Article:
Last week, I introduced the topic for this spring’s Gospel Project for Adults and Students. I’ve been hearing from pastors who are leading their congregations through the “Atonement Thread” (in the months of March-May), which helps people put the Bible together to see how the theme of atonement runs from Genesis to Revelation.
For the next several Thursdays, I’ve invited some friends to contribute to a blog series that looks at the beauty of the atonement from different perspectives. Kicking off the series this week is Brandon Smith, who is writing about the mysterious beauty of penal substitution.
Brandon Smith (@BrandonSmith85) is Director of Gospel-Centered Discipleship and serves as an editor for the Criswell Theological Review and The Council on Biblical Manhood & Womanhood. He is proud to be Christa’s husband and Harper Grace’s daddy.
As he hung on the cross, Jesus cried out the epic, mysterious words, “My God, my God, why have you forsaken me?” (Matt. 27:46). What did He mean by this? How could the eternal Son be in any way separated from the eternal Father? Why does it matter?
These questions have perplexed Christians for centuries, but the answer is crucial: the sinless Jesus had God’s wrath toward our sins thrust upon His dying shoulders, temporarily separating Him from the eternal affection and protection of His own Father. He was abandoned in order to experience and absorb God’s anger.
This is called penal substitution: Jesus was punished (penalized) in our place (substitution) so that we could be forgiven.
Sin is so offensive to God that only the blood of a spotless sacrifice will wipe it clean (Isa. 53:5-6; Rom. 3:25; Heb. 10:11-12). So in the greatest mission trip of all time, God the Son entered human history to die a gruesome death to “become a curse for us” (Gal 3:13), even though he was anything but a curse, because we deserve wrath for the sins we commit (Rom. 1:18, 6:23; Eph. 2:3). Jesus Himself said that He came to give His life as “a ransom for many” (Matt. 20:28). Paul echoed this, saying that Jesus came “to be sin for us” (2 Cor. 5:21). Jesus paid it all on the cross, once and for all (Heb. 10:12). Because of this, when God looks at us, he no longer sees a sinner destined for wrath; he sees His Son nailed to the cross, shedding His own blood in our place. He died so that we may truly live, free from the shackles of sin and death.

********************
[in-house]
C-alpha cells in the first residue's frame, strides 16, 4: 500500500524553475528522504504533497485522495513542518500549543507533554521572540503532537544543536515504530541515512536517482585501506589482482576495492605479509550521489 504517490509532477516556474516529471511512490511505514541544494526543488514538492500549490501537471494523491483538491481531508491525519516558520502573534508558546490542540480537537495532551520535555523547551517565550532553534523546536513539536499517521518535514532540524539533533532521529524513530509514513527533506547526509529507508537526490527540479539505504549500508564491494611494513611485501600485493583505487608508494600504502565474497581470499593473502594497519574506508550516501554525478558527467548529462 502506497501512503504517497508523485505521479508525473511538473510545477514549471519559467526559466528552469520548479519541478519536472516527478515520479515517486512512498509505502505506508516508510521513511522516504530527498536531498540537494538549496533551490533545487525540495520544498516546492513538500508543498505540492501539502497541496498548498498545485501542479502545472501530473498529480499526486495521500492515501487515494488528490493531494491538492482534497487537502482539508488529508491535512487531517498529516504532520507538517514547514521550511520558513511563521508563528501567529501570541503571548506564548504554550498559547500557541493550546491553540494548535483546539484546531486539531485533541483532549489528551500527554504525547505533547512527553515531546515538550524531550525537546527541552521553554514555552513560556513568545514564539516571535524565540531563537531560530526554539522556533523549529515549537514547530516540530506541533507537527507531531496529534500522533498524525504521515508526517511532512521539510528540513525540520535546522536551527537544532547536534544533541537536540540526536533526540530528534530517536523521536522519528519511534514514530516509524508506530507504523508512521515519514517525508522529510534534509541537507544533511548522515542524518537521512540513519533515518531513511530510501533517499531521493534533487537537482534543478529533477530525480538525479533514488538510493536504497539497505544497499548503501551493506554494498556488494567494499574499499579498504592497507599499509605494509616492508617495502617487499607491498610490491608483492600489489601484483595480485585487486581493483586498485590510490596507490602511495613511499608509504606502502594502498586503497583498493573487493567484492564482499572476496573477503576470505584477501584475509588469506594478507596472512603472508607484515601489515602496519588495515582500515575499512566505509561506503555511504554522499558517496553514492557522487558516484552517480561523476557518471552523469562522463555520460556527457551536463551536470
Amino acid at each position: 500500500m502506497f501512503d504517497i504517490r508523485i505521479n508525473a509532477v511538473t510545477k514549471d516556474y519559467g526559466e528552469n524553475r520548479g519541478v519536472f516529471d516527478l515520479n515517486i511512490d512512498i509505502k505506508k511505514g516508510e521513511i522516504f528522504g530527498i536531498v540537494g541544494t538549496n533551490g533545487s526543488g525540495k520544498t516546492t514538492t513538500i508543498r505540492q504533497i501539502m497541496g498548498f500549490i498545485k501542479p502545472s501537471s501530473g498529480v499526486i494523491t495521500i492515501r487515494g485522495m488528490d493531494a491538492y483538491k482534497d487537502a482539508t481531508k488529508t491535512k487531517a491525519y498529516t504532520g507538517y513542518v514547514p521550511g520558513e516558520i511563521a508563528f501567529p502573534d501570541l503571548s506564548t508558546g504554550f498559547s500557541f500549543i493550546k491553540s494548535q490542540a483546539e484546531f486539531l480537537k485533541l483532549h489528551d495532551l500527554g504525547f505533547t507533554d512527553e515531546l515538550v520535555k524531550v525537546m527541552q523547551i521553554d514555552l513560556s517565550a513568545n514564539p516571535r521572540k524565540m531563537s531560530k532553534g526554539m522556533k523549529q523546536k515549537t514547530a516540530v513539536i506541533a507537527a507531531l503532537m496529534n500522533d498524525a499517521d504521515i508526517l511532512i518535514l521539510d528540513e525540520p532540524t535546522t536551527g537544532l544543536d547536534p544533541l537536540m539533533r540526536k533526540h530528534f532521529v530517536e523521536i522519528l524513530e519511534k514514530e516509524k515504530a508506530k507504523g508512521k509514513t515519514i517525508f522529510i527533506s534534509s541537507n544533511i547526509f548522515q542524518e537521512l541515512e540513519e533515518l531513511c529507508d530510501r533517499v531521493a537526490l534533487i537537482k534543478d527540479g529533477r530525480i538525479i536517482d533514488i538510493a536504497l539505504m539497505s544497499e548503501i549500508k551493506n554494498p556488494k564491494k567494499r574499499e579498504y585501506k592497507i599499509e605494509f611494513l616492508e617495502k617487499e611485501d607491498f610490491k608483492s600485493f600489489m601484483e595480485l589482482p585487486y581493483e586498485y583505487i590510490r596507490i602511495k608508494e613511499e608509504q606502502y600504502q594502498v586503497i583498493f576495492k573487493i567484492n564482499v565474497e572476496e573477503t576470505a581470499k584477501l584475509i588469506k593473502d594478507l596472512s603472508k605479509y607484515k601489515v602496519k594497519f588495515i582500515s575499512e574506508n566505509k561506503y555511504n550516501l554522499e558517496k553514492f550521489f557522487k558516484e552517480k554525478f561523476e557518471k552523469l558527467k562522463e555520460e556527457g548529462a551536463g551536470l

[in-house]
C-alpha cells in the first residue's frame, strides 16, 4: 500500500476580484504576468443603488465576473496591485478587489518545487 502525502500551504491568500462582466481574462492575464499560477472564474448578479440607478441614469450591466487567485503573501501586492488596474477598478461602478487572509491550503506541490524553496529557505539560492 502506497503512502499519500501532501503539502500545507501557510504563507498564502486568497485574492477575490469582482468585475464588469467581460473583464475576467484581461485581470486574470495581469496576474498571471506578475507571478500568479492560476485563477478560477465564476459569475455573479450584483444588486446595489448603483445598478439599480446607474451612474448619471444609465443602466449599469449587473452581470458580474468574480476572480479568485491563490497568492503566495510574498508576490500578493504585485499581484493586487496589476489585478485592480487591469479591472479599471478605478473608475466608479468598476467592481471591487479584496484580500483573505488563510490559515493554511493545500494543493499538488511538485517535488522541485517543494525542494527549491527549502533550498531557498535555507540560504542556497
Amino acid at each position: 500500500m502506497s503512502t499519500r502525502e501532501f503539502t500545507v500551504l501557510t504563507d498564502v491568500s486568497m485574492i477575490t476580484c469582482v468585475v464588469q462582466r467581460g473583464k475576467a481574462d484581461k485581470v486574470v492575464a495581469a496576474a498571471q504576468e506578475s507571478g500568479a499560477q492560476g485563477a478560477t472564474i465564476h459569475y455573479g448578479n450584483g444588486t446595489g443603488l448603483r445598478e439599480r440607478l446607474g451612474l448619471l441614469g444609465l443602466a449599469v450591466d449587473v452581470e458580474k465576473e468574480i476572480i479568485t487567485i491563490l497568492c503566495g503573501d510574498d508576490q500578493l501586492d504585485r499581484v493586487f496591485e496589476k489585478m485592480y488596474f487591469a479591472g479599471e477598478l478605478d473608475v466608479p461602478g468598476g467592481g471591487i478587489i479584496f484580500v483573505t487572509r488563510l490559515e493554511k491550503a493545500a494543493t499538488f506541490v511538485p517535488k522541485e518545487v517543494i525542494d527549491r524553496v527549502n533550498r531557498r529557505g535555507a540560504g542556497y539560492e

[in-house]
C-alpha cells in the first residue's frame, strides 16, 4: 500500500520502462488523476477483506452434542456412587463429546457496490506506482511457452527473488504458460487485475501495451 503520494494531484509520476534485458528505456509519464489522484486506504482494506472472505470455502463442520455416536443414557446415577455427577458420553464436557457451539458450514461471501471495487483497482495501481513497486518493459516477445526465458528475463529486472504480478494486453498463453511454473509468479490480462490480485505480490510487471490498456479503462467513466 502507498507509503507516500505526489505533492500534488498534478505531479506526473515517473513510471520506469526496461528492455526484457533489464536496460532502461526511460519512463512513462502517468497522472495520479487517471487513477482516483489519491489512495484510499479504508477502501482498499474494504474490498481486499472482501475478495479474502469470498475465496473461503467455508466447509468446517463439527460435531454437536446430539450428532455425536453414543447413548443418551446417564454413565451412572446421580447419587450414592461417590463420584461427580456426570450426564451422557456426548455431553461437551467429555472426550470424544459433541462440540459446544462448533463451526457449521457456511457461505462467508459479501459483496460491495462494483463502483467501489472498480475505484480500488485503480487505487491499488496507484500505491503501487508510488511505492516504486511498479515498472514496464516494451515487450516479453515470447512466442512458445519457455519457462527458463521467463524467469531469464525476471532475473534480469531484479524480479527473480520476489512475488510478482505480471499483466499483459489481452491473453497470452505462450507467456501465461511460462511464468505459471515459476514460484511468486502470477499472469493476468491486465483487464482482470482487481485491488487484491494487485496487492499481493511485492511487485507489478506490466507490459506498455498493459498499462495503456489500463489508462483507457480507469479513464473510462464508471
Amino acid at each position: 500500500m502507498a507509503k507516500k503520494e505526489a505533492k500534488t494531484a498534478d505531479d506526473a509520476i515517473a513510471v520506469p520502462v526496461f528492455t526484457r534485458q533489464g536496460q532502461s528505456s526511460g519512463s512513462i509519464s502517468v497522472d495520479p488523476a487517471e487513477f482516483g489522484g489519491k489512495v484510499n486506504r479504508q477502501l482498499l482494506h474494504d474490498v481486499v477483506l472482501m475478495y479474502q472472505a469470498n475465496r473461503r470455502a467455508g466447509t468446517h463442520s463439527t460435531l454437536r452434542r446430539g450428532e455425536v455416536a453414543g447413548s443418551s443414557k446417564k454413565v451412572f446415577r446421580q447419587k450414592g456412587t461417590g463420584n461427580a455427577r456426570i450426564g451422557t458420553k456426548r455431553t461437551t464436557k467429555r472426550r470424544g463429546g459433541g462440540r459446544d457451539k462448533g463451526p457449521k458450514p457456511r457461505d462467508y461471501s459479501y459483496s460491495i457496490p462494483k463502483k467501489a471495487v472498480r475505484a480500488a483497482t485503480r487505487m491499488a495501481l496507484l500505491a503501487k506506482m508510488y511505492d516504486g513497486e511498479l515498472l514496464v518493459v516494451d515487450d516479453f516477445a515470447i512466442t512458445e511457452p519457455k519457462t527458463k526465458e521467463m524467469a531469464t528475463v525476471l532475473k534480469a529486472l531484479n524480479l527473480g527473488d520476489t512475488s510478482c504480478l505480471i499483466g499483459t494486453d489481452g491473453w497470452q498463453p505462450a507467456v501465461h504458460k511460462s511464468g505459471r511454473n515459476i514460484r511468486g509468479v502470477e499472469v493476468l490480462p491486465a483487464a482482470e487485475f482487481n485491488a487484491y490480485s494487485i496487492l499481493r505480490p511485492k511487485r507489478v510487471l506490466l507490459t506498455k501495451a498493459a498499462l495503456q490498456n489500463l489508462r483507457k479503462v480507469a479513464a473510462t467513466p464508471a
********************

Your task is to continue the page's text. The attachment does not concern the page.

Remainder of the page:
The great hymn “In Christ Alone” describes it this way:
Till on that cross as Jesus died
The wrath of God was satisfied
For every sin on Him was laid
Here in the death of Christ I live
Left to ourselves, God’s wrath would absolutely crush us. Suffering His anger is infinitely more devastating than anything we will ever experience. We simply could not bear the weight. We would be sentenced to death, both physically and spiritually, forever. But God is merciful, and because of the great love He has for us, He sent His Son into the world so that we might live (John 3:16-17; Eph. 2:4-5).
You see, life is more than simply breathing oxygen in and out for a few decades; true life is found in the joy of being known and loved by God. This is a life that is other-worldly yet entirely here, experienced now yet lasting for eternity. And this life is only available through faith in Jesus Christ (John 14:6).
This good news is not only for you or me individually. All of humanity is subject to God’s wrath apart from faith in Christ. As ministers of reconciliation, we are God’s ambassadors to a dead world (2 Cor. 5:18-20). When we look at those who do not know the freeing love of Christ, we should feel absolute sorrow that compels us to share the good news of God’s forgiveness with them. Like prisoners released from years of captivity, we know the immense delight of freedom. May we be propelled into our homes, neighborhoods, workplaces, and schools with this life-giving message.